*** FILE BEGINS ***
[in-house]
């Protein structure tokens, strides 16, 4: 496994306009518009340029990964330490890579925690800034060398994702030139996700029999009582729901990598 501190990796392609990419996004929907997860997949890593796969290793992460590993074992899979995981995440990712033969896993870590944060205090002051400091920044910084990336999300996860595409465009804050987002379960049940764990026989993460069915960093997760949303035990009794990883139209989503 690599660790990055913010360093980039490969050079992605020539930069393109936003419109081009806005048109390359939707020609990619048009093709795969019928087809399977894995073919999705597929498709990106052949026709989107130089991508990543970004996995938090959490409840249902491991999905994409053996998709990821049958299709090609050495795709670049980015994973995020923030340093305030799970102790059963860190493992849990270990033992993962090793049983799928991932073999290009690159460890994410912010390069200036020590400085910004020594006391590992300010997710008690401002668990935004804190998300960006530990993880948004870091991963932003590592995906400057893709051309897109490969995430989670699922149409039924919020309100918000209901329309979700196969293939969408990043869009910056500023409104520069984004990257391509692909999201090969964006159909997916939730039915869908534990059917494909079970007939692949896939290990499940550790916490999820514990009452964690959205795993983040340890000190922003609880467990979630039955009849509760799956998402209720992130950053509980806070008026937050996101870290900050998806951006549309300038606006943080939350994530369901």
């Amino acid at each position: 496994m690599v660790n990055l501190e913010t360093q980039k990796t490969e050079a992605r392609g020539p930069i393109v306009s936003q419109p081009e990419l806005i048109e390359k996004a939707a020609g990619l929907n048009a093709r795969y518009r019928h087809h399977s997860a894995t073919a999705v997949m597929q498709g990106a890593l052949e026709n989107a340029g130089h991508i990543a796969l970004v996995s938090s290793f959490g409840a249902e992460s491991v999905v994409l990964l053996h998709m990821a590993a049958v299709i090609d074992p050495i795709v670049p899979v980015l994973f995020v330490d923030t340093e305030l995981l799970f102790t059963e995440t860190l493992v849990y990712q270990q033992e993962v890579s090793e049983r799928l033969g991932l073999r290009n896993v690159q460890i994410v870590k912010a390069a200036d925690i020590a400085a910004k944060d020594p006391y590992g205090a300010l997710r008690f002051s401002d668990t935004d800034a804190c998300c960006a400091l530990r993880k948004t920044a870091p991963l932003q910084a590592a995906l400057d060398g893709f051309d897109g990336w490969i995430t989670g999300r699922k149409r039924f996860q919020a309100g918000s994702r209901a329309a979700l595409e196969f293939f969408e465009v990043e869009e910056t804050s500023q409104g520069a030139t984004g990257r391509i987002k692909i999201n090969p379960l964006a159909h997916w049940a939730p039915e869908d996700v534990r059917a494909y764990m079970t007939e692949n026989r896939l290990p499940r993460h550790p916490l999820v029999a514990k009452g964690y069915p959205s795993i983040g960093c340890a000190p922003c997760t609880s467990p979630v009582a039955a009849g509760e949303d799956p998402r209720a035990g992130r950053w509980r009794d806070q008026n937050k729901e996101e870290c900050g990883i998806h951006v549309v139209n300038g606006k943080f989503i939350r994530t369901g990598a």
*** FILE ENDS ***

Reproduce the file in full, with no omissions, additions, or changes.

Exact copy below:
[in-house]
């Protein structure tokens, strides 16, 4: 496994306009518009340029990964330490890579925690800034060398994702030139996700029999009582729901990598 501190990796392609990419996004929907997860997949890593796969290793992460590993074992899979995981995440990712033969896993870590944060205090002051400091920044910084990336999300996860595409465009804050987002379960049940764990026989993460069915960093997760949303035990009794990883139209989503 690599660790990055913010360093980039490969050079992605020539930069393109936003419109081009806005048109390359939707020609990619048009093709795969019928087809399977894995073919999705597929498709990106052949026709989107130089991508990543970004996995938090959490409840249902491991999905994409053996998709990821049958299709090609050495795709670049980015994973995020923030340093305030799970102790059963860190493992849990270990033992993962090793049983799928991932073999290009690159460890994410912010390069200036020590400085910004020594006391590992300010997710008690401002668990935004804190998300960006530990993880948004870091991963932003590592995906400057893709051309897109490969995430989670699922149409039924919020309100918000209901329309979700196969293939969408990043869009910056500023409104520069984004990257391509692909999201090969964006159909997916939730039915869908534990059917494909079970007939692949896939290990499940550790916490999820514990009452964690959205795993983040340890000190922003609880467990979630039955009849509760799956998402209720992130950053509980806070008026937050996101870290900050998806951006549309300038606006943080939350994530369901």
């Amino acid at each position: 496994m690599v660790n990055l501190e913010t360093q980039k990796t490969e050079a992605r392609g020539p930069i393109v306009s936003q419109p081009e990419l806005i048109e390359k996004a939707a020609g990619l929907n048009a093709r795969y518009r019928h087809h399977s997860a894995t073919a999705v997949m597929q498709g990106a890593l052949e026709n989107a340029g130089h991508i990543a796969l970004v996995s938090s290793f959490g409840a249902e992460s491991v999905v994409l990964l053996h998709m990821a590993a049958v299709i090609d074992p050495i795709v670049p899979v980015l994973f995020v330490d923030t340093e305030l995981l799970f102790t059963e995440t860190l493992v849990y990712q270990q033992e993962v890579s090793e049983r799928l033969g991932l073999r290009n896993v690159q460890i994410v870590k912010a390069a200036d925690i020590a400085a910004k944060d020594p006391y590992g205090a300010l997710r008690f002051s401002d668990t935004d800034a804190c998300c960006a400091l530990r993880k948004t920044a870091p991963l932003q910084a590592a995906l400057d060398g893709f051309d897109g990336w490969i995430t989670g999300r699922k149409r039924f996860q919020a309100g918000s994702r209901a329309a979700l595409e196969f293939f969408e465009v990043e869009e910056t804050s500023q409104g520069a030139t984004g990257r391509i987002k692909i999201n090969p379960l964006a159909h997916w049940a939730p039915e869908d996700v534990r059917a494909y764990m079970t007939e692949n026989r896939l290990p499940r993460h550790p916490l999820v029999a514990k009452g964690y069915p959205s795993i983040g960093c340890a000190p922003c997760t609880s467990p979630v009582a039955a009849g509760e949303d799956p998402r209720a035990g992130r950053w509980r009794d806070q008026n937050k729901e996101e870290c900050g990883i998806h951006v549309v139209n300038g606006k943080f989503i939350r994530t369901g990598a």